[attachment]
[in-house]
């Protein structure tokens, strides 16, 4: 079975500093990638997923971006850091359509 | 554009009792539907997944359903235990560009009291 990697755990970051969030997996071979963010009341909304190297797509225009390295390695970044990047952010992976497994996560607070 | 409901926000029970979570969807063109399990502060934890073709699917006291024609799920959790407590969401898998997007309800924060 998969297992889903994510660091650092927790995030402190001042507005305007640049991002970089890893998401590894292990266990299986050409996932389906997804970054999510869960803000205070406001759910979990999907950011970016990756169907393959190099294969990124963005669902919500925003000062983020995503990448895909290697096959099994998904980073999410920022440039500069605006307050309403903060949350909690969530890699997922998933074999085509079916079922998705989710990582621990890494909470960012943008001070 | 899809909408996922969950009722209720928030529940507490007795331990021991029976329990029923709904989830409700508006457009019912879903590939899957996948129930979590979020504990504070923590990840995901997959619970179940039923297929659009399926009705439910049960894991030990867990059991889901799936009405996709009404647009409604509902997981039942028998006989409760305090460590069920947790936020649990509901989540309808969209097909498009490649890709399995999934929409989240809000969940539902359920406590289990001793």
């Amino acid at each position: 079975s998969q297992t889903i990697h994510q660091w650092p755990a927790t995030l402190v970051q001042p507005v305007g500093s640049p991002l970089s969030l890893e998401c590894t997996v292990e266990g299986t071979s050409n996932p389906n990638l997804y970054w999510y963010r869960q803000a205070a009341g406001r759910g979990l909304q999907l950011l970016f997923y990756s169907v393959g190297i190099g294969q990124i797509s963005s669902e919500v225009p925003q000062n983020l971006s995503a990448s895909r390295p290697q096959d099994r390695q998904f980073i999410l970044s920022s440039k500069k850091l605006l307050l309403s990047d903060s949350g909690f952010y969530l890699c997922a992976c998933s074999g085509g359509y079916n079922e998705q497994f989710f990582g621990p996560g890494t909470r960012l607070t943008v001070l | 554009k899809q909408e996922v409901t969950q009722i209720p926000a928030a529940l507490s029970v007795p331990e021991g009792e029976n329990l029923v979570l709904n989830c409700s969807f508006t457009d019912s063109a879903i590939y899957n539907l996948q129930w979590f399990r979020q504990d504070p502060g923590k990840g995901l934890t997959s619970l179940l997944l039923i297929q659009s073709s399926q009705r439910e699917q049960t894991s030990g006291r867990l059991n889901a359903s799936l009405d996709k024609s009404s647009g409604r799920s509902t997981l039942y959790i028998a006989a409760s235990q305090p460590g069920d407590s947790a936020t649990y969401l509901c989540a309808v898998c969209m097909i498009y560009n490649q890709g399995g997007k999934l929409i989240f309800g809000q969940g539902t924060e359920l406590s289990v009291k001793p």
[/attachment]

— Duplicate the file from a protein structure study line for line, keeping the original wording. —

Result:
[in-house]
């Protein structure tokens, strides 16, 4: 079975500093990638997923971006850091359509 | 554009009792539907997944359903235990560009009291 990697755990970051969030997996071979963010009341909304190297797509225009390295390695970044990047952010992976497994996560607070 | 409901926000029970979570969807063109399990502060934890073709699917006291024609799920959790407590969401898998997007309800924060 998969297992889903994510660091650092927790995030402190001042507005305007640049991002970089890893998401590894292990266990299986050409996932389906997804970054999510869960803000205070406001759910979990999907950011970016990756169907393959190099294969990124963005669902919500925003000062983020995503990448895909290697096959099994998904980073999410920022440039500069605006307050309403903060949350909690969530890699997922998933074999085509079916079922998705989710990582621990890494909470960012943008001070 | 899809909408996922969950009722209720928030529940507490007795331990021991029976329990029923709904989830409700508006457009019912879903590939899957996948129930979590979020504990504070923590990840995901997959619970179940039923297929659009399926009705439910049960894991030990867990059991889901799936009405996709009404647009409604509902997981039942028998006989409760305090460590069920947790936020649990509901989540309808969209097909498009490649890709399995999934929409989240809000969940539902359920406590289990001793």
């Amino acid at each position: 079975s998969q297992t889903i990697h994510q660091w650092p755990a927790t995030l402190v970051q001042p507005v305007g500093s640049p991002l970089s969030l890893e998401c590894t997996v292990e266990g299986t071979s050409n996932p389906n990638l997804y970054w999510y963010r869960q803000a205070a009341g406001r759910g979990l909304q999907l950011l970016f997923y990756s169907v393959g190297i190099g294969q990124i797509s963005s669902e919500v225009p925003q000062n983020l971006s995503a990448s895909r390295p290697q096959d099994r390695q998904f980073i999410l970044s920022s440039k500069k850091l605006l307050l309403s990047d903060s949350g909690f952010y969530l890699c997922a992976c998933s074999g085509g359509y079916n079922e998705q497994f989710f990582g621990p996560g890494t909470r960012l607070t943008v001070l | 554009k899809q909408e996922v409901t969950q009722i209720p926000a928030a529940l507490s029970v007795p331990e021991g009792e029976n329990l029923v979570l709904n989830c409700s969807f508006t457009d019912s063109a879903i590939y899957n539907l996948q129930w979590f399990r979020q504990d504070p502060g923590k990840g995901l934890t997959s619970l179940l997944l039923i297929q659009s073709s399926q009705r439910e699917q049960t894991s030990g006291r867990l059991n889901a359903s799936l009405d996709k024609s009404s647009g409604r799920s509902t997981l039942y959790i028998a006989a409760s235990q305090p460590g069920d407590s947790a936020t649990y969401l509901c989540a309808v898998c969209m097909i498009y560009n490649q890709g399995g997007k999934l929409i989240f309800g809000q969940g539902t924060e359920l406590s289990v009291k001793p």